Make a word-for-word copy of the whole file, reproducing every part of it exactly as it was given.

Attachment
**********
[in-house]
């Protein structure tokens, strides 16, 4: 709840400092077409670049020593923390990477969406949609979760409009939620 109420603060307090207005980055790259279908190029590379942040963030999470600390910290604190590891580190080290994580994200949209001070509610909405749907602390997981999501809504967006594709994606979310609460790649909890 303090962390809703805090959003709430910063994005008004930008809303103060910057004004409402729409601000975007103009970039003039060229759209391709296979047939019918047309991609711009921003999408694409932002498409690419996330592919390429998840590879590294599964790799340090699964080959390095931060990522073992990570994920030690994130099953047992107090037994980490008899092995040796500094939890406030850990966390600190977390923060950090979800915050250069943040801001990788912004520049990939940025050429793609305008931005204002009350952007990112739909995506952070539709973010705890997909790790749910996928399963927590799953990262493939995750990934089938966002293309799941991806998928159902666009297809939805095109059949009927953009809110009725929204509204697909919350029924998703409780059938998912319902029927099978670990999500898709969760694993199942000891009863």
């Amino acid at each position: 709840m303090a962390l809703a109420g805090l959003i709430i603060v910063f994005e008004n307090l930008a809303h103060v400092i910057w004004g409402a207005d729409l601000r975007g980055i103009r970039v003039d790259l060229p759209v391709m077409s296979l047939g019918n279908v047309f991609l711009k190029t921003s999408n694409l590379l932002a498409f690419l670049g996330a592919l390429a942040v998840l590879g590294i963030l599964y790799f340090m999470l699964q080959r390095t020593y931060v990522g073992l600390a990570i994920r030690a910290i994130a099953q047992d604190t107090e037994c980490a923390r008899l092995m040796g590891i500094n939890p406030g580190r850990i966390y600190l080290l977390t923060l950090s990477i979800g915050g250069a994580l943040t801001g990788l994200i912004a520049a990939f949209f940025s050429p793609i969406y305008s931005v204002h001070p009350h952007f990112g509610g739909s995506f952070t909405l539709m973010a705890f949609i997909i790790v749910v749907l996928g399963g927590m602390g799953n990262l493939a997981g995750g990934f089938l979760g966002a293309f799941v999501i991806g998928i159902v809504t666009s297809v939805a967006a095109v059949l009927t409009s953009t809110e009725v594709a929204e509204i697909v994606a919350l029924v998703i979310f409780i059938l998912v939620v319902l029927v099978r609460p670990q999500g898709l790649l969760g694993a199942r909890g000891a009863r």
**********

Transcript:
[in-house]
């Protein structure tokens, strides 16, 4: 709840400092077409670049020593923390990477969406949609979760409009939620 109420603060307090207005980055790259279908190029590379942040963030999470600390910290604190590891580190080290994580994200949209001070509610909405749907602390997981999501809504967006594709994606979310609460790649909890 303090962390809703805090959003709430910063994005008004930008809303103060910057004004409402729409601000975007103009970039003039060229759209391709296979047939019918047309991609711009921003999408694409932002498409690419996330592919390429998840590879590294599964790799340090699964080959390095931060990522073992990570994920030690994130099953047992107090037994980490008899092995040796500094939890406030850990966390600190977390923060950090979800915050250069943040801001990788912004520049990939940025050429793609305008931005204002009350952007990112739909995506952070539709973010705890997909790790749910996928399963927590799953990262493939995750990934089938966002293309799941991806998928159902666009297809939805095109059949009927953009809110009725929204509204697909919350029924998703409780059938998912319902029927099978670990999500898709969760694993199942000891009863």
């Amino acid at each position: 709840m303090a962390l809703a109420g805090l959003i709430i603060v910063f994005e008004n307090l930008a809303h103060v400092i910057w004004g409402a207005d729409l601000r975007g980055i103009r970039v003039d790259l060229p759209v391709m077409s296979l047939g019918n279908v047309f991609l711009k190029t921003s999408n694409l590379l932002a498409f690419l670049g996330a592919l390429a942040v998840l590879g590294i963030l599964y790799f340090m999470l699964q080959r390095t020593y931060v990522g073992l600390a990570i994920r030690a910290i994130a099953q047992d604190t107090e037994c980490a923390r008899l092995m040796g590891i500094n939890p406030g580190r850990i966390y600190l080290l977390t923060l950090s990477i979800g915050g250069a994580l943040t801001g990788l994200i912004a520049a990939f949209f940025s050429p793609i969406y305008s931005v204002h001070p009350h952007f990112g509610g739909s995506f952070t909405l539709m973010a705890f949609i997909i790790v749910v749907l996928g399963g927590m602390g799953n990262l493939a997981g995750g990934f089938l979760g966002a293309f799941v999501i991806g998928i159902v809504t666009s297809v939805a967006a095109v059949l009927t409009s953009t809110e009725v594709a929204e509204i697909v994606a919350l029924v998703i979310f409780i059938l998912v939620v319902l029927v099978r609460p670990q999500g898709l790649l969760g694993a199942r909890g000891a009863r």